The history of Friesland is something that seems to be forgotten in time. Why was this province called Friesland? From where and when did Friesland originate? And why is Frisian a language, while other “variations” of Dutch are simply dialects? We’ve tried to answer these questions to the best of our capabilities in this article. And though many Frisians are proud of their heritage, we bet they don’t know everything we’ve listed below.
Friesland is older than the Netherlands.
Before the Netherlands was known by that name, and even before it was known by the name Saxony, the Frisii tribe began settling in Frisia—around 500 BC. This tribe lived on terps—which are man made hills—along a broad expanse of the North Sea coast. Back then, Frisia comprised the present provinces of Friesland and North Holland. It wasn’t until the aftermath of French Emperor Napoleon I’s defeat in 1815 that the Kingdom of the Netherlands originated, when they regained their independence from France under the 1st French Empire. In short; Friesland is about 2,315 years older than The Netherlands.
Today’s Frisians might be descendants from the earliest settlers.
It’s also noteworthy that some modern-day Frisians are presumably descendants of the ancient Germanic Frisii tribe. Although this obviously isn’t the case for all Frisians, there may be some whose family hasn’t relocated for two millennia. They probably had enough of migrating all over the place. In the Germanic pre-Migration Period—which was before 300 AD—the Frisii, Chauci, Saxons, and Angles inhabited the coast from the Ijsselmeer to south Denmark. Many Frisii presumably joined the Frankish and Saxons, and under Roman coercion forcibly resettled in Kent and Flanders as Laeti—a term used in the late Roman Empire to denote Barbarian communities. Frisia was largely abandoned around 400 AD because of the migration wars, climatic deterioration, and flooding. Two centuries later, the environmental and political conditions made the region habitable again.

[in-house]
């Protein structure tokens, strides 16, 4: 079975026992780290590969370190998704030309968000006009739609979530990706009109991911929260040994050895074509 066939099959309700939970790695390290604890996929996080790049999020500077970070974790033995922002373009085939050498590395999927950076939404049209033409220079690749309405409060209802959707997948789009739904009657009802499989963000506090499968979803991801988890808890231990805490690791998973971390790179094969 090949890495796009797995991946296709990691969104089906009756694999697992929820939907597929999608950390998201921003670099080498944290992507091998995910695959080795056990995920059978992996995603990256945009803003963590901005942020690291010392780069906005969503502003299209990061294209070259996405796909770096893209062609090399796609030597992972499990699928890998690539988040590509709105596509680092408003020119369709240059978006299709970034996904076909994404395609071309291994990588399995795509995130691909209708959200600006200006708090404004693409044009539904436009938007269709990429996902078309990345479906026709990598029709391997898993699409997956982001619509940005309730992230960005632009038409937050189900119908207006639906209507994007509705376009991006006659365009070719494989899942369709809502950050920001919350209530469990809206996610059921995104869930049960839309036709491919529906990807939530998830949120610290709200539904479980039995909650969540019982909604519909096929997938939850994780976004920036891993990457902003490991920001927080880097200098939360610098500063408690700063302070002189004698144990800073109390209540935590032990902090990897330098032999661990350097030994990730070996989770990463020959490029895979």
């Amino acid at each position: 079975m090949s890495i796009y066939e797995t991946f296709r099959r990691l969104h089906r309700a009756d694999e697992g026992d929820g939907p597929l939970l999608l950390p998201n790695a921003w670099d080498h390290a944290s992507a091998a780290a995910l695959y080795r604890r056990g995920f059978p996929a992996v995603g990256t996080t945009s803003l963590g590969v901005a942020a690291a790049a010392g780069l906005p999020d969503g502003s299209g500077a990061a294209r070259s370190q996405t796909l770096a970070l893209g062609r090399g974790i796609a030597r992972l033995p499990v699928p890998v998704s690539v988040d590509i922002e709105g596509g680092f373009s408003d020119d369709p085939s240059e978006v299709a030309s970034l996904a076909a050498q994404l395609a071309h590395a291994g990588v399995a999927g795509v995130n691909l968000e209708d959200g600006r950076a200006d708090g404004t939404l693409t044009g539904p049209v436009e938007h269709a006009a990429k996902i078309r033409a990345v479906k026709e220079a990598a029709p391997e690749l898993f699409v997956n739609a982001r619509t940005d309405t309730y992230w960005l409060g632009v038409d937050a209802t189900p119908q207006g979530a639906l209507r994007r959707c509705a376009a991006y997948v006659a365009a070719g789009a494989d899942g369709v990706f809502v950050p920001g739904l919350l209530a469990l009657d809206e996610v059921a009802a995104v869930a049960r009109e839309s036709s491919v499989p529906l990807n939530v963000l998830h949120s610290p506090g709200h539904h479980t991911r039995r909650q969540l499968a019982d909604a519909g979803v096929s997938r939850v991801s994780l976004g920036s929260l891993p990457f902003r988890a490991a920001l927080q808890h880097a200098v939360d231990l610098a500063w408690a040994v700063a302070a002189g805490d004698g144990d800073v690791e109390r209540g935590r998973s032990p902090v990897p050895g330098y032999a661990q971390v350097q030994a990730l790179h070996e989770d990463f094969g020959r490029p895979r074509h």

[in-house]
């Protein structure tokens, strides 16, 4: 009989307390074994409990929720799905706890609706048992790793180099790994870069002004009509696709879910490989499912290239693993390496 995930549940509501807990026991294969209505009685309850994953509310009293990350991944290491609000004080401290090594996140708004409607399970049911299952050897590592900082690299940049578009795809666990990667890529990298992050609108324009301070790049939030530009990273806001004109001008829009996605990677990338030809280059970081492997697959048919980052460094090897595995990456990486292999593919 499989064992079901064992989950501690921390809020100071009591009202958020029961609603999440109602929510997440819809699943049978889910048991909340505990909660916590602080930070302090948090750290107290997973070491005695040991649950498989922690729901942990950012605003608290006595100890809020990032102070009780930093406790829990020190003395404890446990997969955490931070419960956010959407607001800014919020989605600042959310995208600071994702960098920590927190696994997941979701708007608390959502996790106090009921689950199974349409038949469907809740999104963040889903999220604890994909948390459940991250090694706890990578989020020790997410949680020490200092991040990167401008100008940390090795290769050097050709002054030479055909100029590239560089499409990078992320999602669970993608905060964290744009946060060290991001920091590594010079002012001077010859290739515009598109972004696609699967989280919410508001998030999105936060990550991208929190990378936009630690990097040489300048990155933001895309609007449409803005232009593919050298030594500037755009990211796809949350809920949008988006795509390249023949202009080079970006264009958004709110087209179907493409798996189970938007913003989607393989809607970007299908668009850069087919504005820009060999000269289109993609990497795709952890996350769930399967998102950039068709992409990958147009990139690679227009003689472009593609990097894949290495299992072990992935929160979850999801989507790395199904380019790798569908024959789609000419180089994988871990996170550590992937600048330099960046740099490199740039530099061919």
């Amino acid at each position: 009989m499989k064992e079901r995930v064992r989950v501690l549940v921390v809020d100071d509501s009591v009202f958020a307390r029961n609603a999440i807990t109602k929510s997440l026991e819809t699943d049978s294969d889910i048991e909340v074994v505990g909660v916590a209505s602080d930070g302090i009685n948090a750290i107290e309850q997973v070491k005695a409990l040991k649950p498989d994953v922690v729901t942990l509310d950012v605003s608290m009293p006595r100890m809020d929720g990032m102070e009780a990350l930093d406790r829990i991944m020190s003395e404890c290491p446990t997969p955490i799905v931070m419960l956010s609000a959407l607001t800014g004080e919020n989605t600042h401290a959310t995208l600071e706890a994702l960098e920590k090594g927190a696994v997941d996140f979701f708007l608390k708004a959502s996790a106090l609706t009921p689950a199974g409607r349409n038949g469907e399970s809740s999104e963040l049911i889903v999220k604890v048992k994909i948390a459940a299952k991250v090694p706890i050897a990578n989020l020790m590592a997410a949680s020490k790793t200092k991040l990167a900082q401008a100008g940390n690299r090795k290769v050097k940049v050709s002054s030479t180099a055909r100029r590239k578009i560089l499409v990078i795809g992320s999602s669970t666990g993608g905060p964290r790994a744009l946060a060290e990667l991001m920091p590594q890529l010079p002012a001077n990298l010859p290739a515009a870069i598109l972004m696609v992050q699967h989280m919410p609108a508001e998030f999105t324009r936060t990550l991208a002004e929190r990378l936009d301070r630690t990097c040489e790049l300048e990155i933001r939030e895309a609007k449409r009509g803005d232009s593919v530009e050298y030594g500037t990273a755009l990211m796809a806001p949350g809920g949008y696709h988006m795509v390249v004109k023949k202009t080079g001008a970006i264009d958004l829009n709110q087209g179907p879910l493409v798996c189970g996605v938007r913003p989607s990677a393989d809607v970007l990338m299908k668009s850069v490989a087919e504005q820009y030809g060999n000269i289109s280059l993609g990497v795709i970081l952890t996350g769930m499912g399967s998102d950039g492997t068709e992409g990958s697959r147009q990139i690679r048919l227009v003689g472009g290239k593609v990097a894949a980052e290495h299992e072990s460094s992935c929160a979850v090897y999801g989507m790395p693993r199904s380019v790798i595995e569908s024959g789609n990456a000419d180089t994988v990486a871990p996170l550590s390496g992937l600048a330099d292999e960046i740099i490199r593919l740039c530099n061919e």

Settlers that came to be known as ‘Frisians’ repopulated the coastal regions, at that time. Accounts of ‘Frisians’ at medieval or later times, refer to these ‘new Frisians’ rather than to the ancient Frisii. Since much history got lost when the Roman empire gained control in Europe, it’s unknown whether these ‘new Frisians’ were descendants of the original Frisii tribe.
Friesland is bilingual.
Despite its fascinating history, many Dutch people would argue the Frisian language is simply a dialect. Others would state it’s nothing short of a speech impediment. In both cases they’re wrong. We’ve already established that Friesland is much older than the Netherlands, therefore it shouldn’t be a surprise that the Frisian language resembles Scandinavian and Germanic languages more than Dutch. If we look at the taxonomies of West Germanic languages, we see Dutch derives from the Low Franconian family of languages, whereas Frisian and English both derived from Anglo-Frisian.
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Besides Dutch, Frisian is actually an officially recognized language in the Netherlands; it’s considered the mother language of all Frisians and thus, children will be taught Frisian in school. Dutch is considered the Frisian’s second language, which is why Dutch law states Frisians have the right to communicate with the authorities in Frisian, or Dutch, depending on their preference. If you plan on visiting this province, you should know that place names are often depicted in Frisian as well as Dutch—it might get confusing where you are every once in a while.
Friesland may be the largest province of the Netherlands.
In terms of geography, Friesland doesn’t fail to fascinate. This province in the northwest of the Netherlands, west of the province Groningen, could be considered the largest province of the Netherlands if you were to include areas of water. Although it’s only the third largest province in reality, it would definitely become the largest province if the Netherlands ever decides to polder the Waddenzee. This is because Friesland includes a number of islands, including Vlieland, Terschelling, Ameland, and Schiermonnikoog, which you can reach by ferry. Interestingly enough, the province’s highest point isn’t on the mainland, but on the island of Vlieland; it’s a dune at 45 meters above sea level.
Taking everything into account what we’ve just learned, from the earliest settlers of the Frisii Barbarians, to modern day geography of the fascinating province of Friesland, you’d wonder why Dutch schools don’t teach children this during history lessons. Doesn’t it make you want to visit Friesland? Doesn’t it make you want to learn their language? Doesn’t it make you appreciate their history?